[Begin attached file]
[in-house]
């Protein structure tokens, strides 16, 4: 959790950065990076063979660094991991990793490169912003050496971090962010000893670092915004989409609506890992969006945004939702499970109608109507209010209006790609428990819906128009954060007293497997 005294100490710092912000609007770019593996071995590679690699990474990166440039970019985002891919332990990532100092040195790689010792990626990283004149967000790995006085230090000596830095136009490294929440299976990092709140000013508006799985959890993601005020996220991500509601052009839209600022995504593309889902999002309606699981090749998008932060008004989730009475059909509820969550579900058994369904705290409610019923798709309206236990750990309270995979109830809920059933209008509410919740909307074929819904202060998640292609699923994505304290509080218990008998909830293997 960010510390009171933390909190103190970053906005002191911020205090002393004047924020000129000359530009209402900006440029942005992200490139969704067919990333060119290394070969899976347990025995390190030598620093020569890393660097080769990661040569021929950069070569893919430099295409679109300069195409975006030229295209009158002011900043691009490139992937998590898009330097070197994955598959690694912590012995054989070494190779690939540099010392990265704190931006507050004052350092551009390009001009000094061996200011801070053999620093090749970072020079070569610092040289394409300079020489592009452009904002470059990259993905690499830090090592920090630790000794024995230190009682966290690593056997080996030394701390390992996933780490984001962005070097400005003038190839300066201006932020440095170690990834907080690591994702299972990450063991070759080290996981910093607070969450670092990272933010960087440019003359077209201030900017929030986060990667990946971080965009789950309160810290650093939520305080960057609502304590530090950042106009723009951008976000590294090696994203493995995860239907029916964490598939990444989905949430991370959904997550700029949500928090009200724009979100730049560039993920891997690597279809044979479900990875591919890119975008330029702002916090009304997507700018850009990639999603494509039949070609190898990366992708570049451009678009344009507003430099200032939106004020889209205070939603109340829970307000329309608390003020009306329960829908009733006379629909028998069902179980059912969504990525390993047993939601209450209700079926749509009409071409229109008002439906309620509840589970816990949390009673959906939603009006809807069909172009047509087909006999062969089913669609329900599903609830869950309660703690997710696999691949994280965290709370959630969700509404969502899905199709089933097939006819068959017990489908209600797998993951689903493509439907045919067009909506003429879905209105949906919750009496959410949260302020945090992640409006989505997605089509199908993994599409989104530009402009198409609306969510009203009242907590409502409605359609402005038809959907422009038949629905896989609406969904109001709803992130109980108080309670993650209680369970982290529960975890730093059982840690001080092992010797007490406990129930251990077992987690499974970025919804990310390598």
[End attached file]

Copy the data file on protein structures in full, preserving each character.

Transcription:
[in-house]
């Protein structure tokens, strides 16, 4: 959790950065990076063979660094991991990793490169912003050496971090962010000893670092915004989409609506890992969006945004939702499970109608109507209010209006790609428990819906128009954060007293497997 005294100490710092912000609007770019593996071995590679690699990474990166440039970019985002891919332990990532100092040195790689010792990626990283004149967000790995006085230090000596830095136009490294929440299976990092709140000013508006799985959890993601005020996220991500509601052009839209600022995504593309889902999002309606699981090749998008932060008004989730009475059909509820969550579900058994369904705290409610019923798709309206236990750990309270995979109830809920059933209008509410919740909307074929819904202060998640292609699923994505304290509080218990008998909830293997 960010510390009171933390909190103190970053906005002191911020205090002393004047924020000129000359530009209402900006440029942005992200490139969704067919990333060119290394070969899976347990025995390190030598620093020569890393660097080769990661040569021929950069070569893919430099295409679109300069195409975006030229295209009158002011900043691009490139992937998590898009330097070197994955598959690694912590012995054989070494190779690939540099010392990265704190931006507050004052350092551009390009001009000094061996200011801070053999620093090749970072020079070569610092040289394409300079020489592009452009904002470059990259993905690499830090090592920090630790000794024995230190009682966290690593056997080996030394701390390992996933780490984001962005070097400005003038190839300066201006932020440095170690990834907080690591994702299972990450063991070759080290996981910093607070969450670092990272933010960087440019003359077209201030900017929030986060990667990946971080965009789950309160810290650093939520305080960057609502304590530090950042106009723009951008976000590294090696994203493995995860239907029916964490598939990444989905949430991370959904997550700029949500928090009200724009979100730049560039993920891997690597279809044979479900990875591919890119975008330029702002916090009304997507700018850009990639999603494509039949070609190898990366992708570049451009678009344009507003430099200032939106004020889209205070939603109340829970307000329309608390003020009306329960829908009733006379629909028998069902179980059912969504990525390993047993939601209450209700079926749509009409071409229109008002439906309620509840589970816990949390009673959906939603009006809807069909172009047509087909006999062969089913669609329900599903609830869950309660703690997710696999691949994280965290709370959630969700509404969502899905199709089933097939006819068959017990489908209600797998993951689903493509439907045919067009909506003429879905209105949906919750009496959410949260302020945090992640409006989505997605089509199908993994599409989104530009402009198409609306969510009203009242907590409502409605359609402005038809959907422009038949629905896989609406969904109001709803992130109980108080309670993650209680369970982290529960975890730093059982840690001080092992010797007490406990129930251990077992987690499974970025919804990310390598």